The cooperation between the UN and Scouting benefits young people all over the world. Through the social force of Scouting and its constructive contribution to the community, World Scouting works to achieve its goals in partnership with the United Nations.
The International Labour Organization (ILO) is the United Nations' specialised agency for labour issues. ILO seeks to promote human and labour rights by establishing international standards of basic labour rights: freedom of association, the right to organise, collective bargaining, abolition of forced labour, equality of opportunity and treatment, and other standards regulating conditions across the entire spectrum of work related issues.
The International Programme on the Elimination of Child Labour (IPEC) works towards the progressive elimination of child labour by strengthening national capacities to address child labour problems, and by creating a worldwide movement to combat it. Founded by ILO in 1992, IPEC's work is considered especially important in contributing to ILO's Decent Work Agenda.
The impetus of World Scouting's involvement with ILO-IPEC is its interest in children & youth rights and protection. This interest was formally recognised with a Memorandum of Understanding built around rights education contributing to the elimination of Child Labour in 2004. The MoU has been renewed twice, and the latest one (for the period 2012-2017) can be downloaded here.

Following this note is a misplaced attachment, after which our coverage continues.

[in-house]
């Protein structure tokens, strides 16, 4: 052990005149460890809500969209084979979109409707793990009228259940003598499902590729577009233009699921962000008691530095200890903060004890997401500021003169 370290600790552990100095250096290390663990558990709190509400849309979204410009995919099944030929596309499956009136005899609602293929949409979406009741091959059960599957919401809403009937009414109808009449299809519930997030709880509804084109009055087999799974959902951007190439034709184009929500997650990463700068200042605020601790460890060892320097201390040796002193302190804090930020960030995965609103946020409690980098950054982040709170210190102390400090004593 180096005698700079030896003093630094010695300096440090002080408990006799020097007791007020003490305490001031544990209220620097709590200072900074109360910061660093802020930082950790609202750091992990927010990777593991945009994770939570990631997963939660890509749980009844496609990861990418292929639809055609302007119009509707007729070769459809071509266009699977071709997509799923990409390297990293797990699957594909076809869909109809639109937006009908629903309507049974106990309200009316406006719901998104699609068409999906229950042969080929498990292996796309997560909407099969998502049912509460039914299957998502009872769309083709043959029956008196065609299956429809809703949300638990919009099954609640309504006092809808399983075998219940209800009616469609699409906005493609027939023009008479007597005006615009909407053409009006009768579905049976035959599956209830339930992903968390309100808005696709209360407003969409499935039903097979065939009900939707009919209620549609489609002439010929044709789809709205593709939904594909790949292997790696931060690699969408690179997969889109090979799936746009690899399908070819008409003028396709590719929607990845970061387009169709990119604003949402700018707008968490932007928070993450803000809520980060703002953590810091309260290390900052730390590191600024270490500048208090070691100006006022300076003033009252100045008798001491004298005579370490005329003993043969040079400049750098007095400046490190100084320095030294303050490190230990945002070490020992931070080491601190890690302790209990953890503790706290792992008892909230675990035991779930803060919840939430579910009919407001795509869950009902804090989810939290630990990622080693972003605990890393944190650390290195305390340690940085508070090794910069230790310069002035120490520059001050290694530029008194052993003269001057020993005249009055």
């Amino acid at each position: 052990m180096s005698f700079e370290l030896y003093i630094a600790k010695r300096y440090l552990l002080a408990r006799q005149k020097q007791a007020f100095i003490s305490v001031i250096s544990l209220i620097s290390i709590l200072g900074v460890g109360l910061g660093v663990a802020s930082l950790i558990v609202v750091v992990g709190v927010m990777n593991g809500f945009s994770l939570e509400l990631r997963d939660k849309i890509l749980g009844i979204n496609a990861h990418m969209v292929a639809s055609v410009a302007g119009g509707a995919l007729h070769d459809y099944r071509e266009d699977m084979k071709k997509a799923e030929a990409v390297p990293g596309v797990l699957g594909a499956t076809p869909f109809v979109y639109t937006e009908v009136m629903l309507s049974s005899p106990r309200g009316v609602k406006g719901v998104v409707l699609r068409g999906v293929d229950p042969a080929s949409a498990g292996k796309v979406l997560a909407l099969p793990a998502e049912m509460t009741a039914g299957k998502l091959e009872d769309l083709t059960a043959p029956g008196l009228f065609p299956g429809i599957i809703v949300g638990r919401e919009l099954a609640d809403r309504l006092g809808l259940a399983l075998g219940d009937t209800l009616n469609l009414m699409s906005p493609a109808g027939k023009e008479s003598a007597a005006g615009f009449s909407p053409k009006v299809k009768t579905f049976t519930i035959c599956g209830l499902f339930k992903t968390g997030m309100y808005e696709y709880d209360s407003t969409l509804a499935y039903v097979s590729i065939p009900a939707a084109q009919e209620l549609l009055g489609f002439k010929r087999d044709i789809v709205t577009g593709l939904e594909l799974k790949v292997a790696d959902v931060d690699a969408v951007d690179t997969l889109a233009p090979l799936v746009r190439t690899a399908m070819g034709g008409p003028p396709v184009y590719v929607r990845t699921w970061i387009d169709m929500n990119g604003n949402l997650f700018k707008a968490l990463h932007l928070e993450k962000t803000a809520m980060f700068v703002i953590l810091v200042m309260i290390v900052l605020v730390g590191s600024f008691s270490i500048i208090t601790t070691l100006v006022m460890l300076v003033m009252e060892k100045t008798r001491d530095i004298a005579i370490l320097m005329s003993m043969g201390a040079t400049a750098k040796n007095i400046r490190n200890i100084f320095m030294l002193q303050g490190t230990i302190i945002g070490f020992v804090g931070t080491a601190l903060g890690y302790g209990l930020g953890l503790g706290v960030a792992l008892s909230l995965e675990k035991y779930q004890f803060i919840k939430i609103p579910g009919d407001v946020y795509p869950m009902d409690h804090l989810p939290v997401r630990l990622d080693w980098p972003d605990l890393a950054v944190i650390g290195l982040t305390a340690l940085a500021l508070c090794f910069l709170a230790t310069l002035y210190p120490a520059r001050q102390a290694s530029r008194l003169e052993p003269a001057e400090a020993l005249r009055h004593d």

Since 1992, World Scouting and ILO-IPEC have been supporting the expansion of the highly successful Extension Scouting Programme in Kenya to other countries around the world. The Extension Scouting Programme targets marginalised young people, particularly those living and working in the streets, and helps them reintegrate into the society by teaching them life and vocational skills.
The UN Millennium Campaign (UNMC) informs, inspires and encourages people’s involvement and action for the realisation of the Millennium Development Goals (MDGs). An initiative of the United Nations, the Campaign supports citizens’ efforts to hold their government accountable for the Millennium promise.